Monday, July 15, 2013

"The Constitution of the United States commands that the right of the people to keep and bear arms shall not be infringed"

The Alabama Freedmen.

A Military Officer's Order Summarily Disposed Of--Gen. Swayne's Opinions of Rebel Regulations.

   One Capt. Lewis, commanding the State Militia in Beat No. 2" Russell County, Ala., recently issued the following
                   Hdqrs. Vol. Militia Company.
                        No. 2, Jan. 14, 1866.
Lieut. H.M. Hawes, Commanding Militia of Girard,

   You are hereby commanded to call together the men assigned to your command on next Saturday, or the earliest day that you can give them sufficient notice, and read to them the following orders, viz:

   You will not make any arrests except in aid of the civil authority, and in all cases of arrest the party arrested shall be protected from violence and abuse, and surrended at once to the civil authorities, as required by law, the place and civil officer before whom the writ is returnable, or to the nearest magistrate of the county where the offense is alleged to have been committed, when no particular place is expressed, or when the accused is there entitled to trial by law.

   You will avoid any conflict of authority on your part with the United States officers and soldiers, and treat them with courtesy.

   The men of your command are desired to proceed forthwith with the collection of arms and ammunition found in the hands of freedmen; and whenever you are informed of freedmen or any place having them, you will immediately send a guard out to search, first obtaining the consent of the proprietor, or his agent, to make such search. All arms and ammunition so found must be reported and turned over to these headquarters.

   In case of freedmen using seditious or insurrectionary language, they will be arrested and turned over to the Hon. James F. Waddell, Agent of the Freedmen's Bureau for Russell County.

   In these cases, as in all others, you will first obtain a warrant from the civil magistrate, setting forth the facts as near as possible. Your men will refrain as far possible, and will not make arrests upon their own authority, except in cases od public necessity. Such necessity will be the great danger of the escape of the criminal. In all such he will be arrested at once and turned over immediately to the nearest civil magistrate for investigation of charges.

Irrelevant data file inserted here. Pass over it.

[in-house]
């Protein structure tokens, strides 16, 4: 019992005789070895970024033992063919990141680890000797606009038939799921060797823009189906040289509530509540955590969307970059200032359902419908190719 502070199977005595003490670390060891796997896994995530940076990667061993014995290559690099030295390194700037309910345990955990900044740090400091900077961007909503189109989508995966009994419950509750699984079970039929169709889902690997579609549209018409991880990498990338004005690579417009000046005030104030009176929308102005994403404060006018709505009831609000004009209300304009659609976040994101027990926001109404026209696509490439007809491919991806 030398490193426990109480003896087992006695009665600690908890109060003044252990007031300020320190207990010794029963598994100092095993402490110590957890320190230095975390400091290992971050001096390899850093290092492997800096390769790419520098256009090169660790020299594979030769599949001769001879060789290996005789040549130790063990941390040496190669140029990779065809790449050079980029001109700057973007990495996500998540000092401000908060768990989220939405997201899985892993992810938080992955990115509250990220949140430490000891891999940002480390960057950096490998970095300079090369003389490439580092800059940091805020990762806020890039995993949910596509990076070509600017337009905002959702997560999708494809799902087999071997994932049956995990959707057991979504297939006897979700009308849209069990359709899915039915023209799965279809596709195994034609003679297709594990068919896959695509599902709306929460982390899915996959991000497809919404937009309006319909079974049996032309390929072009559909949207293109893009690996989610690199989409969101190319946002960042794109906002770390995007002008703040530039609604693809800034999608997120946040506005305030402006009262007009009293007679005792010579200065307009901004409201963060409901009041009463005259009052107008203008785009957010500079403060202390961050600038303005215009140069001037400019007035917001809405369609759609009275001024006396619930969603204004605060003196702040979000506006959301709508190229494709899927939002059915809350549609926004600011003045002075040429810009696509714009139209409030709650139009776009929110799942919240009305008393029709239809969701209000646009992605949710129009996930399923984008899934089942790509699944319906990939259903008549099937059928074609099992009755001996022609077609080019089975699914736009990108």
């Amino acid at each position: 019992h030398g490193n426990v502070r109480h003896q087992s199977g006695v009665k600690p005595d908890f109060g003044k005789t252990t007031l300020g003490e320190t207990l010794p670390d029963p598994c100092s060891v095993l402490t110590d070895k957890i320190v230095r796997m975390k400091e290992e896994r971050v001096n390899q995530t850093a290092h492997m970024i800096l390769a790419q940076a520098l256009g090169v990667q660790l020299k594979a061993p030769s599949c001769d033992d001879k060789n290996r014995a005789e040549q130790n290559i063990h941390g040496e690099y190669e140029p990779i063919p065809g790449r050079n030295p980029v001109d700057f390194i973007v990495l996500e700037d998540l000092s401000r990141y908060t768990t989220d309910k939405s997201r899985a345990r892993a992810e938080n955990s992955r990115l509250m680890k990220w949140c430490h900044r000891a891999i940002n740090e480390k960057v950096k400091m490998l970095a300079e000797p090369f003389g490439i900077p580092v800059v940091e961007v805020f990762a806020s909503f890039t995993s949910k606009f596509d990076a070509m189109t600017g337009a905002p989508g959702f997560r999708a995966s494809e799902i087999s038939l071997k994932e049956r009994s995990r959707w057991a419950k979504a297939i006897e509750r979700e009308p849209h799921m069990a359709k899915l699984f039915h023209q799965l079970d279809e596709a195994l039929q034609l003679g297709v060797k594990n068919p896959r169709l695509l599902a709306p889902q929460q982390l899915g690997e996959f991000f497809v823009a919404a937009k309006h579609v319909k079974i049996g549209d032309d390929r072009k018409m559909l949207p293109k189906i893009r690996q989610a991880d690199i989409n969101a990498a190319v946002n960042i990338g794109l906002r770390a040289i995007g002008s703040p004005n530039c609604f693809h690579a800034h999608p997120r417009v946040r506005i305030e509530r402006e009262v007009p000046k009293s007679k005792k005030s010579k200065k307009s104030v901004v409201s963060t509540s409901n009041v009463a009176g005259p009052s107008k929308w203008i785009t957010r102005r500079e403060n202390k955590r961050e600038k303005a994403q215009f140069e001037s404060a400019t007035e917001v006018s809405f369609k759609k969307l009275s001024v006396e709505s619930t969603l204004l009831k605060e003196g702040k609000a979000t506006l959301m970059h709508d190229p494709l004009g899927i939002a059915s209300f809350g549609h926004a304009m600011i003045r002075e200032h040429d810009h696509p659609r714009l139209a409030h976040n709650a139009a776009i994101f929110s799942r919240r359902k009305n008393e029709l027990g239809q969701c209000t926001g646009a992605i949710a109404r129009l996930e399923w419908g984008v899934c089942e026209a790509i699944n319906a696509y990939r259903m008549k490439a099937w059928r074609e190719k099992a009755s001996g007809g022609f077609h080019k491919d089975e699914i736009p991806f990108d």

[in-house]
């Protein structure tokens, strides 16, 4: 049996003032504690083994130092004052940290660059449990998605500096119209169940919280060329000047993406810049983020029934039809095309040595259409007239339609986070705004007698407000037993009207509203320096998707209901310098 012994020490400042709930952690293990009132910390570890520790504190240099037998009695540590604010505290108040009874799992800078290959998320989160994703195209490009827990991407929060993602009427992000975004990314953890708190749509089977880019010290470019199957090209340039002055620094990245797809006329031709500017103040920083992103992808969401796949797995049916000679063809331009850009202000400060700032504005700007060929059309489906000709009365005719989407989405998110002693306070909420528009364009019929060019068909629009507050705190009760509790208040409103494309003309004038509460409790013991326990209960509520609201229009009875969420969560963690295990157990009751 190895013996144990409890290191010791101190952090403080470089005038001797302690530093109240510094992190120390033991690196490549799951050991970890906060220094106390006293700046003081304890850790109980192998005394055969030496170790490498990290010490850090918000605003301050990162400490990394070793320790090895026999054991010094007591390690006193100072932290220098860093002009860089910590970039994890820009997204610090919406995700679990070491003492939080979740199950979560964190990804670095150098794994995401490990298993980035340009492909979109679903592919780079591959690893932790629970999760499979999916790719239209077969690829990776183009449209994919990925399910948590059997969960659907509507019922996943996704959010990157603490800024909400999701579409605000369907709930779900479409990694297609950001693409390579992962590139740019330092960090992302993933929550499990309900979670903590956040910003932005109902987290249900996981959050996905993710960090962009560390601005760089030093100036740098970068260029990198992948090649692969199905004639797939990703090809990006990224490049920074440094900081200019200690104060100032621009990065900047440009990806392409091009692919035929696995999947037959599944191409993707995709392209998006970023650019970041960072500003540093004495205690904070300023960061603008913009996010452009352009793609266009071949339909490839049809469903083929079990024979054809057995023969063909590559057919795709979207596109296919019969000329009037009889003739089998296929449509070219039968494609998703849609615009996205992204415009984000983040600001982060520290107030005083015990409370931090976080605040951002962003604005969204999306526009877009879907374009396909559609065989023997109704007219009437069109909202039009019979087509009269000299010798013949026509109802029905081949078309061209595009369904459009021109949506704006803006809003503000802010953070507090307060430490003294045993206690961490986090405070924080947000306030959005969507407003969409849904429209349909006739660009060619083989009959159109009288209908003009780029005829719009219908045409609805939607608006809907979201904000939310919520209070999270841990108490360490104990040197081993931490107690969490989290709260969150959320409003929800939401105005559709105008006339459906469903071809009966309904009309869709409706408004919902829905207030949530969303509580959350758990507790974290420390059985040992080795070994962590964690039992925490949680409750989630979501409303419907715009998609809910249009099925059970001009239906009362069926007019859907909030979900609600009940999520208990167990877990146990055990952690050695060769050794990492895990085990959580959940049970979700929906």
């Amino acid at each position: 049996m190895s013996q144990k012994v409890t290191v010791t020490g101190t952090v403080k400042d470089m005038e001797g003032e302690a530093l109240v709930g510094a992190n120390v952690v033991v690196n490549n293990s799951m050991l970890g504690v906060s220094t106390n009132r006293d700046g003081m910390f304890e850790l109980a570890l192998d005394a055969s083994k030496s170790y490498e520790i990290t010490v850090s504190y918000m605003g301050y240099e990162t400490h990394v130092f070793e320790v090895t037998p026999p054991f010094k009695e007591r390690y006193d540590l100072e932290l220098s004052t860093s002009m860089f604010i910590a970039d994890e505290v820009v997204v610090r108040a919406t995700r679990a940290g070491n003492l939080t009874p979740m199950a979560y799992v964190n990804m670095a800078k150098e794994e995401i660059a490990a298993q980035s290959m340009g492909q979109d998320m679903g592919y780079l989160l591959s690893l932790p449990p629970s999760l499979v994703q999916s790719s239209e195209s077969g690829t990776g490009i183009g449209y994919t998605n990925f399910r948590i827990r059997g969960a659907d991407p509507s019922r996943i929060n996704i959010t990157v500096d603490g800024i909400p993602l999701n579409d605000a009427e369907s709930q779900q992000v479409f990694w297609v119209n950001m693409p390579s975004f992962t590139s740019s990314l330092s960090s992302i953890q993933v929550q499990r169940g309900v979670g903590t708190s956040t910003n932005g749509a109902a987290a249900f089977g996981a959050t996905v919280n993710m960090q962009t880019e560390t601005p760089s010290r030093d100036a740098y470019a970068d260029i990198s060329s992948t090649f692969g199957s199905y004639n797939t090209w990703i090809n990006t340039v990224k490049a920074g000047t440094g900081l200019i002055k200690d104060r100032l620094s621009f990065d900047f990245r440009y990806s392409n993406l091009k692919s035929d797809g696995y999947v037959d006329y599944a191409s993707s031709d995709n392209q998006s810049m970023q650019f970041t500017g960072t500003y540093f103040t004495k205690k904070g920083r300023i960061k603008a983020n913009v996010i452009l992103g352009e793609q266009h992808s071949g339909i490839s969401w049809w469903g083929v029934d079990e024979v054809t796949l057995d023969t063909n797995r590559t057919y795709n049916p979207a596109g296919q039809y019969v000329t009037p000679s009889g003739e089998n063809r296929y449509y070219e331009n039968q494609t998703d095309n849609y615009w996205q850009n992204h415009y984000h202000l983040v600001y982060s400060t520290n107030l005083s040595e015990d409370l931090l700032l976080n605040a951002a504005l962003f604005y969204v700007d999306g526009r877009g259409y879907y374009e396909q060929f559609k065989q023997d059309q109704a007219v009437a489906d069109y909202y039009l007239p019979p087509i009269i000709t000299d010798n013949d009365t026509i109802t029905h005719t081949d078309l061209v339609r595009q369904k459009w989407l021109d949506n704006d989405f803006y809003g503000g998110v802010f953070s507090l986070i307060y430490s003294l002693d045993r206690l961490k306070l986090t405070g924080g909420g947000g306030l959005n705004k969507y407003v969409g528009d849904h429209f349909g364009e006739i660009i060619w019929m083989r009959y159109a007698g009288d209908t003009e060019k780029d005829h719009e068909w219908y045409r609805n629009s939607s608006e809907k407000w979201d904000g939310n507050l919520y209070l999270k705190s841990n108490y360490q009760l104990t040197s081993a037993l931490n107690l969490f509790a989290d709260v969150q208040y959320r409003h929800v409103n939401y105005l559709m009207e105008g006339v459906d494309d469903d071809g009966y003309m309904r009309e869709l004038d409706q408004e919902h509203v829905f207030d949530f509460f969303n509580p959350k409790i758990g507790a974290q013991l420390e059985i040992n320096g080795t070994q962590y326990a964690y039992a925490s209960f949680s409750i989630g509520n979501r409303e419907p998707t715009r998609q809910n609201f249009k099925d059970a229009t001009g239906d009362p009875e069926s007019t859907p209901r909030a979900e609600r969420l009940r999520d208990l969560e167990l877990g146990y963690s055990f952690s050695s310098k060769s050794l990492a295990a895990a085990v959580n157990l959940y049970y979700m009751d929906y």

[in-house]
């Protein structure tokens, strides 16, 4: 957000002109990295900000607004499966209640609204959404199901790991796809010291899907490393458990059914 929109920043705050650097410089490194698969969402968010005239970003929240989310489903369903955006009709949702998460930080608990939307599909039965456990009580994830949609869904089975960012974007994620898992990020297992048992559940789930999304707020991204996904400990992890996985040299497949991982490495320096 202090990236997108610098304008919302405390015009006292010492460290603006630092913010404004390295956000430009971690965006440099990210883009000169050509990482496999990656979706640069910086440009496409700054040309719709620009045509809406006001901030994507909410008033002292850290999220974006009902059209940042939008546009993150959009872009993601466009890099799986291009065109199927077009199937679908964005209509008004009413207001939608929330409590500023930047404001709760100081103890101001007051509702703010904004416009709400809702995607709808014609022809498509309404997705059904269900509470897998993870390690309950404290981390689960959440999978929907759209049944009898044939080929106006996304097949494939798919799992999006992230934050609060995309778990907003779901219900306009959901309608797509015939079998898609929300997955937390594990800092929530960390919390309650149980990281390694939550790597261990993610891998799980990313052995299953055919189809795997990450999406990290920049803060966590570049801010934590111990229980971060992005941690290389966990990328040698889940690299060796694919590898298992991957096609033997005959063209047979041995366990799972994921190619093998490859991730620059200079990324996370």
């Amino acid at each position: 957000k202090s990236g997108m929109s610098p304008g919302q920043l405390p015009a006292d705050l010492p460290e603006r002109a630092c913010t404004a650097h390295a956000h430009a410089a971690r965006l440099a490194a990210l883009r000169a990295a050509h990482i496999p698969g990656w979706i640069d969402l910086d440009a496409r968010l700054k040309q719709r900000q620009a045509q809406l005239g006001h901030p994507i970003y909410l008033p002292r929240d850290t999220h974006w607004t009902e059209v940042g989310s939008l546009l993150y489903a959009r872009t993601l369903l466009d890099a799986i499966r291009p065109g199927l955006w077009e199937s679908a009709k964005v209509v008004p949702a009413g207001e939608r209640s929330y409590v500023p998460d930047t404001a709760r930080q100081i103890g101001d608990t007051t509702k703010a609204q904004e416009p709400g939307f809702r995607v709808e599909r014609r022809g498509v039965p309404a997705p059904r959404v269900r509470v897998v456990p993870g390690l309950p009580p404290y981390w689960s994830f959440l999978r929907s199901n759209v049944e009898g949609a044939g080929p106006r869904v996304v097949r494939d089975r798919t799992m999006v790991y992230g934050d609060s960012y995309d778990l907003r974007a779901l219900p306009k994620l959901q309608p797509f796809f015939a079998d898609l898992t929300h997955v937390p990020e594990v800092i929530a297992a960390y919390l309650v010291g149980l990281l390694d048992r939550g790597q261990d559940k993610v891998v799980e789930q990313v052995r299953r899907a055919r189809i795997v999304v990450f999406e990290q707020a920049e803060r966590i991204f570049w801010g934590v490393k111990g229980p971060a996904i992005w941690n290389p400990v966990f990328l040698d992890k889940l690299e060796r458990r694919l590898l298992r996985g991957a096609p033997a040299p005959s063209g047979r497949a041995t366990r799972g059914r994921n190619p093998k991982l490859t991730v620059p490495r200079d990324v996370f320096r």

Your men are reminded that by instructions from Gov. Parsons they are prohibited from improper or harsh treatment of prisoners in their charge.

   The above orders will be strictly enforced, and your men are reminded that they will be dealt with to the extent of the law if they commit any violent act or disobedience of orders while on duty.   C.J. Lewis Captain Com. Vol. Mil. Co. Beat. No. 2, Russell Co., Ala.

   To Lieut. H.M. Hawes, Girard, Ala.
   Gen. Swayne's attention having been called to this order, he wrote the following letter:

                  Office Asst. Com. State Of Alabama.}
     Bureau Refugees, Freedmen and Abandoned  }
             Lands, Montgomery, Ala., Jan. 23, 1866.}

Capt. C.J. Lewis, Com'd. Vol. Militia Co., Beat No. 2, Russell Co., Ala.

   Sir: The attention of the Assistant Commissioner of this State has been called to so much of the inclosed order from you to your subordinates as directs the search for and seizure of arms and ammunition reported in the hands of freedmen, and their arrest for "seditions and insurrectionary language."

   The Constitution of the United States commands that the right of the people to keep and bear arms shall not be infringed, and that the right of a people to be protected in their persons, houses, papers and efforts against unreasonable searches and seizures, shall not be violated.

   The talk of insurrectionary violence is nonsense. The solemn pledge of the United States to the freed people of color that THAT SHALL BE AND REMAIN FREE, requires that the law, by whomsoever made and administered, and including their provisions, shall be faithfully and equally applied to all men, without distinction on account of color.

   Forces of the United States were placed within this State to see that the provisions and pledge above cited were not treated as null. It was hoped that the good sense of the people of Alabama would soon relieve them from the necessary results of military occupation--and very much has been done in this direction.

   Precisely such orders as your own, and every species of outrage committed under them in some counties in this State, require that these troops be still here, and employed.

   Application has been made to the Department Commander for a garrison for your county, and for unlawful acts of yourself and your subordinates you will be held to a stern accountability. I am sir, very respectfully, your obedient servant.
                                    Wager Swayne, Brevet-Major-Gen.

- New-York Daily Tribune, New-York, Tuesday, February 06, 1866. Vol. XXV....No. 7,748. Pg. 8.

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